02 Jan Fundraising Fruitfulness
“I will answer him and care for him… your fruitfulness comes from me” (Hosea 14:8).
In fundraising, you can work hard, you can even work smart, but you won’t accomplish what God wants you to accomplish without his power. Jesus taught, “I am the vine; you are the branches. If you remain in me and I in you, you will bear much fruit; apart from me you can do nothing” (John 15:5). That’s a sobering comment. We think if we only work harder, longer, or smarter we will eventually achieve success. But the reality is apart from Christ you will accomplish nothing of eternal value. Sure, you might go through the motions and appear to have worldly success, but all your efforts will still add up to a big, fat zero. Let’s apply Jesus’ formula for fruitfulness to our fundraising efforts.
True Christians bear fruit. John the Baptist proclaimed, “Produce fruit in keeping with repentance” (Luke 3:8). If a person doesn’t change on the outside when they trust Christ, they must ask themselves if they really changed on the inside. According to John 15:2, branches that don’t bear fruit are cut off. You can apply several metrics to gauge fundraising success, but the bottom line is, “do you raise money?” If not, perhaps it’s time for a change.
A little fruit is better than no fruit (see John 15:2b). It takes time to produce fruit just as it takes time to cultivate relationships with your donors. Luke records the parable of a man looking for fruit on his fig tree and not finding any. He was ready to cut it down and plant something else, but his servant asked for one more year to cultivate and fertilize it. “If it bears fruit next year, fine! If not, then cut it down” (Luke 13:9). Give your staff time to be effective.
The goal of your vineyard is not to grow leaves but to grow grapes. You must prune the new shoots, so they don’t suck the life out of the vine. Pruning creates a strong root system, improves the health of the vine and most importantly, increases the yield. Likewise, your development efforts might look lush and green but not raise a lot of money. If you want more fruit, you must cut any activity not directly related to identifying, cultivating, and asking donors.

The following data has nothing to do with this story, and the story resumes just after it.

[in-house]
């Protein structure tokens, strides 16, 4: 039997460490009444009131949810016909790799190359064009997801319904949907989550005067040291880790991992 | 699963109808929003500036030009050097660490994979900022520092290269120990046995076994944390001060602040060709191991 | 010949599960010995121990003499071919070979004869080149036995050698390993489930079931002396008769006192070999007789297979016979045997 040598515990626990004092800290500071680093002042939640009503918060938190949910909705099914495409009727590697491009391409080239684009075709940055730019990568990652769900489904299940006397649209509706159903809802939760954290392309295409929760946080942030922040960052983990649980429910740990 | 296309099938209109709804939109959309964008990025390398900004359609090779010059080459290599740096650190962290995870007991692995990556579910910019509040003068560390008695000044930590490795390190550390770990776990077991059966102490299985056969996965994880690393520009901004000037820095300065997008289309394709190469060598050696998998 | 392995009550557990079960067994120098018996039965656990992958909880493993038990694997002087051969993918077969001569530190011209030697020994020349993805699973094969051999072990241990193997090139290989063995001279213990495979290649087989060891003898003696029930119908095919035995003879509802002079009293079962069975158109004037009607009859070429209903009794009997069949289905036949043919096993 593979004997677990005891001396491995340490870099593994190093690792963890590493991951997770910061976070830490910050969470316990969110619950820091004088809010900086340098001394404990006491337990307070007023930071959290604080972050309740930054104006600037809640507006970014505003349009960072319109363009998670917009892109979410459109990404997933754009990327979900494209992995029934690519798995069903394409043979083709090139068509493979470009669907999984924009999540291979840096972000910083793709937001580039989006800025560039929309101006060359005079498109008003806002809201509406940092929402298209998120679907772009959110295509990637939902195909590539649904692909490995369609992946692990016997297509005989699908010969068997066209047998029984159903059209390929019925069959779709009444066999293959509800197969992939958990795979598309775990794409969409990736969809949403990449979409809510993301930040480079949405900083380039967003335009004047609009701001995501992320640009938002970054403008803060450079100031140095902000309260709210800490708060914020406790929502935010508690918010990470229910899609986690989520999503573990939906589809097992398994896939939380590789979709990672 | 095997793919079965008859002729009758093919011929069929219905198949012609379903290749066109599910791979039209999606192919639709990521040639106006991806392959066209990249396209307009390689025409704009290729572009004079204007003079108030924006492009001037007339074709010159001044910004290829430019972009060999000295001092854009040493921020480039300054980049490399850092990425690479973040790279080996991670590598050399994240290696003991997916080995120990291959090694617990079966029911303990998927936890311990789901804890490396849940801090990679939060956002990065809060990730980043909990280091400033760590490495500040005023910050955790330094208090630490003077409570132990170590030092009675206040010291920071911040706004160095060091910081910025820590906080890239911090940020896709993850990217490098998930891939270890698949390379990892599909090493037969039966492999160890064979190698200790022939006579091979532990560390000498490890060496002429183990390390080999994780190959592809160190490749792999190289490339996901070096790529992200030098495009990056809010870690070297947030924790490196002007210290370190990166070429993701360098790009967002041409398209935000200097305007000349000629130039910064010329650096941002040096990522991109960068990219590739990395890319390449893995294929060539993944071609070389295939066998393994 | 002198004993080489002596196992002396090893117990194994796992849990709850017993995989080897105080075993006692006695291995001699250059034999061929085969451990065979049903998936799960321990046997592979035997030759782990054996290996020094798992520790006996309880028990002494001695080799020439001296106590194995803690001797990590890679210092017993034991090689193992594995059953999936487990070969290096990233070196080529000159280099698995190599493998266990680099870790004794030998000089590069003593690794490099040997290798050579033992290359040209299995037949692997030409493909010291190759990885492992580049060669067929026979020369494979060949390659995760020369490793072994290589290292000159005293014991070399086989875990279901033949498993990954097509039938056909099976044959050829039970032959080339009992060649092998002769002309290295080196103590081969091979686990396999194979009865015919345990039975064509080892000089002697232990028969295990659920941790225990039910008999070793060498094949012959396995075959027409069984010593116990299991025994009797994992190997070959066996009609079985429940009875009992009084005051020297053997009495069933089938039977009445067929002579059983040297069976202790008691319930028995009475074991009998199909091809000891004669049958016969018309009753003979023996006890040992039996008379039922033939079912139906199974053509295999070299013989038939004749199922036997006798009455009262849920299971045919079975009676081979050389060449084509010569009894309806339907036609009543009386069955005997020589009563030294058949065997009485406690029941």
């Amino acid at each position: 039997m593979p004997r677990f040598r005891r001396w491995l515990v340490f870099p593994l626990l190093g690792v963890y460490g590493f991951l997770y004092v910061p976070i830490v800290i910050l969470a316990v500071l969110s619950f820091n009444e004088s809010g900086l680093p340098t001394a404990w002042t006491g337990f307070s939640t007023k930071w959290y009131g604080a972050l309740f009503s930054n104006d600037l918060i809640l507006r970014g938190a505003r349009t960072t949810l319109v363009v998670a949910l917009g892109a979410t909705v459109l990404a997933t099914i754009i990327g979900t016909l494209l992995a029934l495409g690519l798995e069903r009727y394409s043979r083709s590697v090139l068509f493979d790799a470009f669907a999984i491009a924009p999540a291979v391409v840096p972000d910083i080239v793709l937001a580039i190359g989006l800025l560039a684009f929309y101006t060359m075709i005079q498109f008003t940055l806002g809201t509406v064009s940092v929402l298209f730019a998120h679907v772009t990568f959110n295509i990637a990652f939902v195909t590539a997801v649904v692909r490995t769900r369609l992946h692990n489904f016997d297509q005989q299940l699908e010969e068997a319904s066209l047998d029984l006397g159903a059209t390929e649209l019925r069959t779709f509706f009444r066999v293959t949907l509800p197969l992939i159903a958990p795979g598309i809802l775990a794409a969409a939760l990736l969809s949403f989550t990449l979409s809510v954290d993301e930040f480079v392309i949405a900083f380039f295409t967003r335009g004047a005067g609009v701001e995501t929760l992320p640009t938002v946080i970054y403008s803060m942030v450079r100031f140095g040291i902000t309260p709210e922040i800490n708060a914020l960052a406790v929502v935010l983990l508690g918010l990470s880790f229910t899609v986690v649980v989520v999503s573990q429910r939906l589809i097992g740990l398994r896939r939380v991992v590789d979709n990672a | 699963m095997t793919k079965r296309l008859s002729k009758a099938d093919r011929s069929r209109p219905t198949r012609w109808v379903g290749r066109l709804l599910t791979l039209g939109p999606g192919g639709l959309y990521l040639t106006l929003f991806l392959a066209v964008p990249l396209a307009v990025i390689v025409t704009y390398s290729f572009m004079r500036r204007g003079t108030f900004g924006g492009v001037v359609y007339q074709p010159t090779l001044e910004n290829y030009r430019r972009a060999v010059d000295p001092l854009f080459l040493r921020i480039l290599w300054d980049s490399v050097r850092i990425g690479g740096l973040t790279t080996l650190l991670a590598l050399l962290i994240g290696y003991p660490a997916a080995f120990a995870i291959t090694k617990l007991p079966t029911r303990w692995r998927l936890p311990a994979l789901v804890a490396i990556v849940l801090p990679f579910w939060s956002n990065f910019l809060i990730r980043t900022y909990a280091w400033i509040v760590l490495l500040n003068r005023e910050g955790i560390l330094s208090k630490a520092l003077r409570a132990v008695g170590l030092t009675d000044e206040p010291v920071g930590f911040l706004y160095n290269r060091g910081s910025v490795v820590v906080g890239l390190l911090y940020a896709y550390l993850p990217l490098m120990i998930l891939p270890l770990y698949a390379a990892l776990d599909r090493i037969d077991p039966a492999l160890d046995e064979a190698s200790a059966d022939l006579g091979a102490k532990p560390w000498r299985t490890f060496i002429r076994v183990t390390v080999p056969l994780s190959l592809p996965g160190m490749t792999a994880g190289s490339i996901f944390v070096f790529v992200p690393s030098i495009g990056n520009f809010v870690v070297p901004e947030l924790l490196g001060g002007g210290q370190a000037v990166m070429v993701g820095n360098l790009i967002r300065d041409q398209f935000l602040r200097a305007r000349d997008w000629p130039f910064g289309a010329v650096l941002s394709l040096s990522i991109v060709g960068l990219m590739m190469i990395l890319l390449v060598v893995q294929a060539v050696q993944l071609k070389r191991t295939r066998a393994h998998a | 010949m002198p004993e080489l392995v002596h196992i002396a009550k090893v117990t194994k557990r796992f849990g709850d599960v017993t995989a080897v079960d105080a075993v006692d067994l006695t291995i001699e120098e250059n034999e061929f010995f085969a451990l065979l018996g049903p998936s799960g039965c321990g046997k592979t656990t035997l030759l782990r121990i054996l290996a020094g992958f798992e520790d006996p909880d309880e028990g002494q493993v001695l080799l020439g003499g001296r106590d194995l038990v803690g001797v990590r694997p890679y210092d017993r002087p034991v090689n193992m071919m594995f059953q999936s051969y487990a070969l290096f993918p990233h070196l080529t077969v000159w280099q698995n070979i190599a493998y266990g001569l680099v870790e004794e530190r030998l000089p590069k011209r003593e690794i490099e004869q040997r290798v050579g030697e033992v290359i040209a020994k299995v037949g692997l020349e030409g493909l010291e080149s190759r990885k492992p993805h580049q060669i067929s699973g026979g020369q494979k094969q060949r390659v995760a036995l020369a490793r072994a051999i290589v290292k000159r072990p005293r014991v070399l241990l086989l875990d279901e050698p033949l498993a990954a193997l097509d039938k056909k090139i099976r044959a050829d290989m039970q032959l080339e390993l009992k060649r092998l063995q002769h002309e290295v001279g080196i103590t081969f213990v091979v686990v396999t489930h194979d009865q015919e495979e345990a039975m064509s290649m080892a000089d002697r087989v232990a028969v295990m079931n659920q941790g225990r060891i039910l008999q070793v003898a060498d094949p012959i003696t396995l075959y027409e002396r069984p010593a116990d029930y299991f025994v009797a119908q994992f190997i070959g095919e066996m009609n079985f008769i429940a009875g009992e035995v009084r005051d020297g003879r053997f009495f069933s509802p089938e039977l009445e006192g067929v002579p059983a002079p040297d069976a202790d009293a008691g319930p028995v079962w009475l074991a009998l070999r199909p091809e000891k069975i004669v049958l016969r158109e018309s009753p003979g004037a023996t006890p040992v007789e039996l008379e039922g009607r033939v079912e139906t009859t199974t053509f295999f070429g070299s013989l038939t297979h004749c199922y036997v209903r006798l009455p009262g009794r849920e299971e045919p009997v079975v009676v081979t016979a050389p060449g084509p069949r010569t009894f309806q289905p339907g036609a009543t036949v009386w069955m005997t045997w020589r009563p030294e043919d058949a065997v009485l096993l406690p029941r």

Remaining in Christ produces much fruit (John 15:5). To remain means to stay, abide, live, to live in union. Jesus is saying, “Live like you are at home with me.” Is Jesus at home in your fundraising department? Do you invite him into your strategic planning process or is he an afterthought? Do you ask him to help you identify potential donors? Do you pray fervent or feeble fundraising prayers? Fervent prayer is key to your fundraising success. Consider amping up your fundraising prayer effort. Start today by praying for each donor who contributed last month.
Think about this: If you spent more time in prayer for your fundraising efforts than implementing your strategies, would you have greater results?
Response: Lord, forgive me for working like it all depends on me and not praying as though it all depends upon you.
Ron Haas has served the Lord as a pastor, the vice president of advancement of a Bible college, a Christian foundation director, a board member and a fundraising consultant. He’s authored three books: Ask for a Fish – Bold Faith-Based Fundraising, Simply Share – Bold, Grace-Based Giving, and Keep on Asking – Bold, Spirit-Led Fundraising. He regularly presents fundraising workshops at ministry conferences and has written fundraising articles for Christian Leadership Alliance’s Outcomes magazine.